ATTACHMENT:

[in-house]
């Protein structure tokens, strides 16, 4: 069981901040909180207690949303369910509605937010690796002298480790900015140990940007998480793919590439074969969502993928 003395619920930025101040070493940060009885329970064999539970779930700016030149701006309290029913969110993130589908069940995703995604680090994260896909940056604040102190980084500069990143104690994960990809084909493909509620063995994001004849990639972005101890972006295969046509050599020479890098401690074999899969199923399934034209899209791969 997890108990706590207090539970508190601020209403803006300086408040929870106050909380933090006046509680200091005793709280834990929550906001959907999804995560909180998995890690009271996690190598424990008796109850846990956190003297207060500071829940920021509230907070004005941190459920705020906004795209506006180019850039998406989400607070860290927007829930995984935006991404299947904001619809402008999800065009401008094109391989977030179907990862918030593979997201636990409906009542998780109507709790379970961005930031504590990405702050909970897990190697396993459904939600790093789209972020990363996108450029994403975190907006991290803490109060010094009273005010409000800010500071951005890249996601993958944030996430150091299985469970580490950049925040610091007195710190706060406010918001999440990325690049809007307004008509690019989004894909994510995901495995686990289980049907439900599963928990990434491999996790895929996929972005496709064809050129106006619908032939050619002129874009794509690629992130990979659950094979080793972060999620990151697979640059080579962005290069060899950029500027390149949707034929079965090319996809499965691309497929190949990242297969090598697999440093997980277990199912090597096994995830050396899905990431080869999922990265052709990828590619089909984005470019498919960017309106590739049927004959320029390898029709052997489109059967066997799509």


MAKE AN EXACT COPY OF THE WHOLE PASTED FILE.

[in-house]
């Protein structure tokens, strides 16, 4: 069981901040909180207690949303369910509605937010690796002298480790900015140990940007998480793919590439074969969502993928 003395619920930025101040070493940060009885329970064999539970779930700016030149701006309290029913969110993130589908069940995703995604680090994260896909940056604040102190980084500069990143104690994960990809084909493909509620063995994001004849990639972005101890972006295969046509050599020479890098401690074999899969199923399934034209899209791969 997890108990706590207090539970508190601020209403803006300086408040929870106050909380933090006046509680200091005793709280834990929550906001959907999804995560909180998995890690009271996690190598424990008796109850846990956190003297207060500071829940920021509230907070004005941190459920705020906004795209506006180019850039998406989400607070860290927007829930995984935006991404299947904001619809402008999800065009401008094109391989977030179907990862918030593979997201636990409906009542998780109507709790379970961005930031504590990405702050909970897990190697396993459904939600790093789209972020990363996108450029994403975190907006991290803490109060010094009273005010409000800010500071951005890249996601993958944030996430150091299985469970580490950049925040610091007195710190706060406010918001999440990325690049809007307004008509690019989004894909994510995901495995686990289980049907439900599963928990990434491999996790895929996929972005496709064809050129106006619908032939050619002129874009794509690629992130990979659950094979080793972060999620990151697979640059080579962005290069060899950029500027390149949707034929079965090319996809499965691309497929190949990242297969090598697999440093997980277990199912090597096994995830050396899905990431080869999922990265052709990828590619089909984005470019498919960017309106590739049927004959320029390898029709052997489109059967066997799509």